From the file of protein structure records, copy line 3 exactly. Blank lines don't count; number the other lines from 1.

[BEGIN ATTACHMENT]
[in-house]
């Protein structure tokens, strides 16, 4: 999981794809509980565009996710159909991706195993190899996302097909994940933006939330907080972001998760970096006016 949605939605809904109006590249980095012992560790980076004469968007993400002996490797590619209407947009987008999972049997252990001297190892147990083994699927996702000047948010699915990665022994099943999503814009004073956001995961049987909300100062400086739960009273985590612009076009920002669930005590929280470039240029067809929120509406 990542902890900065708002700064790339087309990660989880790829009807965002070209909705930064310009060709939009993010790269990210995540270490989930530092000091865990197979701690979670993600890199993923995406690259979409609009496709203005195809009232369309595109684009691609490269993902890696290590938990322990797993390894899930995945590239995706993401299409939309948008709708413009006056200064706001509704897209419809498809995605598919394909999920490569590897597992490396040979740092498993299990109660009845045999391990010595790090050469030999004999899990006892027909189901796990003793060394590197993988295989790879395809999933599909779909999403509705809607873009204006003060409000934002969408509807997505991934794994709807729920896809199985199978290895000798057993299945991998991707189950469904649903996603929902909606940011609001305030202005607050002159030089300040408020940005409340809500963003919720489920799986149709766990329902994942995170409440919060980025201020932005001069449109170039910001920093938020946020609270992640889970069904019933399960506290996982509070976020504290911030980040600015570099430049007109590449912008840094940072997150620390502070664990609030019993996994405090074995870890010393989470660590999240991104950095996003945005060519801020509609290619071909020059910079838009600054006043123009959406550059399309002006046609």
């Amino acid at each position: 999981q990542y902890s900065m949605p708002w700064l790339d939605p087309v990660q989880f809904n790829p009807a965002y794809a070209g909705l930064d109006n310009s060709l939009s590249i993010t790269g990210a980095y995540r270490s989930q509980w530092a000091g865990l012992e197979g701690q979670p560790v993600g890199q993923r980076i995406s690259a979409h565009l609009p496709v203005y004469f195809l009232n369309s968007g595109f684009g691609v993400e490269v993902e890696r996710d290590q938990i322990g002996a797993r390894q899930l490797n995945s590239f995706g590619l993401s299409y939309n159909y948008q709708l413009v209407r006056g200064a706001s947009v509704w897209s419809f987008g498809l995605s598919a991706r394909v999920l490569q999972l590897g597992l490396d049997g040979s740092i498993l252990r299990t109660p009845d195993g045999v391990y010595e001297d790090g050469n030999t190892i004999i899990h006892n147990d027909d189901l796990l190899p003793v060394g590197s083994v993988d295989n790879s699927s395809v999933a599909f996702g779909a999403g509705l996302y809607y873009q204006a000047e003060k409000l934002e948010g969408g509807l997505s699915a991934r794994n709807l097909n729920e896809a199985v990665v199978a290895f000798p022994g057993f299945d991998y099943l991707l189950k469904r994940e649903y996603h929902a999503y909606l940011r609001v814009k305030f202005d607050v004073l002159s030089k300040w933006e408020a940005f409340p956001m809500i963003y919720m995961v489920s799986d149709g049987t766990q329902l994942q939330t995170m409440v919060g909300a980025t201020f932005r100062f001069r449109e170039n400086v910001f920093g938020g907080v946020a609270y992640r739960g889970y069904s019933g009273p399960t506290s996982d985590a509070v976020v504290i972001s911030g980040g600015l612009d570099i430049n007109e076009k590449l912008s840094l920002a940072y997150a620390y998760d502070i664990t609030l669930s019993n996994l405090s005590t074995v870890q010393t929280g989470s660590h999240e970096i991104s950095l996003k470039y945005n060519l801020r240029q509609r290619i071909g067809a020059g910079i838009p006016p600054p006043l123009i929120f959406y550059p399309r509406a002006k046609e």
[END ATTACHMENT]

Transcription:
């Amino acid at each position: 999981q990542y902890s900065m949605p708002w700064l790339d939605p087309v990660q989880f809904n790829p009807a965002y794809a070209g909705l930064d109006n310009s060709l939009s590249i993010t790269g990210a980095y995540r270490s989930q509980w530092a000091g865990l012992e197979g701690q979670p560790v993600g890199q993923r980076i995406s690259a979409h565009l609009p496709v203005y004469f195809l009232n369309s968007g595109f684009g691609v993400e490269v993902e890696r996710d290590q938990i322990g002996a797993r390894q899930l490797n995945s590239f995706g590619l993401s299409y939309n159909y948008q709708l413009v209407r006056g200064a706001s947009v509704w897209s419809f987008g498809l995605s598919a991706r394909v999920l490569q999972l590897g597992l490396d049997g040979s740092i498993l252990r299990t109660p009845d195993g045999v391990y010595e001297d790090g050469n030999t190892i004999i899990h006892n147990d027909d189901l796990l190899p003793v060394g590197s083994v993988d295989n790879s699927s395809v999933a599909f996702g779909a999403g509705l996302y809607y873009q204006a000047e003060k409000l934002e948010g969408g509807l997505s699915a991934r794994n709807l097909n729920e896809a199985v990665v199978a290895f000798p022994g057993f299945d991998y099943l991707l189950k469904r994940e649903y996603h929902a999503y909606l940011r609001v814009k305030f202005d607050v004073l002159s030089k300040w933006e408020a940005f409340p956001m809500i963003y919720m995961v489920s799986d149709g049987t766990q329902l994942q939330t995170m409440v919060g909300a980025t201020f932005r100062f001069r449109e170039n400086v910001f920093g938020g907080v946020a609270y992640r739960g889970y069904s019933g009273p399960t506290s996982d985590a509070v976020v504290i972001s911030g980040g600015l612009d570099i430049n007109e076009k590449l912008s840094l920002a940072y997150a620390y998760d502070i664990t609030l669930s019993n996994l405090s005590t074995v870890q010393t929280g989470s660590h999240e970096i991104s950095l996003k470039y945005n060519l801020r240029q509609r290619i071909g067809a020059g910079i838009p006016p600054p006043l123009i929120f959406y550059p399309r509406a002006k046609e």